The hare embodies the wild and the free. We imbue it with something about ourselves – something wild, free and untameable . That is us as Irish, but also wider. The hare is both compellingly attractive and illusive, only ever spotted at a distance.
This makes it all the more attractive to make as a sculpture. This little fellow is made in stoneware and fired twice reaching 1220C degrees. He is fairly much life sized – at 40cm tall.
We have a distinct breed of hare in Ireland – browner than the European hare. Maybe that adds to our liking for hares. How it happened was that hares came here from Europe when the ice sheets covered the seas. Then when the ice melted (maybe I should say ‘the last time the ice melted’) the hares that were in Ireland were separated from the rest of the family. With the thousands of years they evolved to the brown Irish hare. In more recent times the European hare came to Ireland, and is present especially in the North.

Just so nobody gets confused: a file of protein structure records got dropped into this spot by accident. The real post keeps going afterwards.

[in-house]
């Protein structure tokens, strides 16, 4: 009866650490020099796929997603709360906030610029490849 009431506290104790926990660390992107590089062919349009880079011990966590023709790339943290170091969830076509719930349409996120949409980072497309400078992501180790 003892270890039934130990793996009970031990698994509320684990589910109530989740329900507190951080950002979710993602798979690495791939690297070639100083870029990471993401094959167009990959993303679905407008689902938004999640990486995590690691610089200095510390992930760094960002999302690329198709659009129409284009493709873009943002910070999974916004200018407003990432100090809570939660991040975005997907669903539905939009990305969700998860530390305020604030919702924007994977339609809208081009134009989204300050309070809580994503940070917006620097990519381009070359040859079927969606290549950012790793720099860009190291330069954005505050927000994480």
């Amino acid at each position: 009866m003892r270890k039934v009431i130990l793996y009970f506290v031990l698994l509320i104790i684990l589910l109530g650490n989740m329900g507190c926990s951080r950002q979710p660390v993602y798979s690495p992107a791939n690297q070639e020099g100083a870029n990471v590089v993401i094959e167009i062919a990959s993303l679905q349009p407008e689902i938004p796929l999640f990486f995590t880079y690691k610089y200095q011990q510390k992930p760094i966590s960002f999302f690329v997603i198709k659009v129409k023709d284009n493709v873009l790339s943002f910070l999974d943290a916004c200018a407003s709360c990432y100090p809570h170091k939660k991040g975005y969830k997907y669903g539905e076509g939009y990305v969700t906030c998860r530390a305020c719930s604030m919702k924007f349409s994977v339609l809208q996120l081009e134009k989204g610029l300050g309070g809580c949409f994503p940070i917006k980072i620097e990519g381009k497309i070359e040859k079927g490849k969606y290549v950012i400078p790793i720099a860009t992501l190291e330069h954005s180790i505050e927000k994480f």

I have sometimes seen hares in the Wicklow hills, or Kerry mountains. Surprisingly, Dublin Airport now provides a sanctuary for the hare under pressure from farm practices and urban sprawl.
Hare, Stoneware, 41cm, Sold
Hare, Bronze Glaze, 56cm, Stoneware, SOLD.
This particular hare, named ‘Oscar’ (as in Wilde) recently had an outing to the Bloom in the Park garden festival. He played his part in award-winning designer, Linda McKeown, winning a Silver-Gilt medal for her garden made for Enable Ireland. The garden was also ‘Best in Category’ for the medium sized gardens. Well done Linda and Oscar! 🙂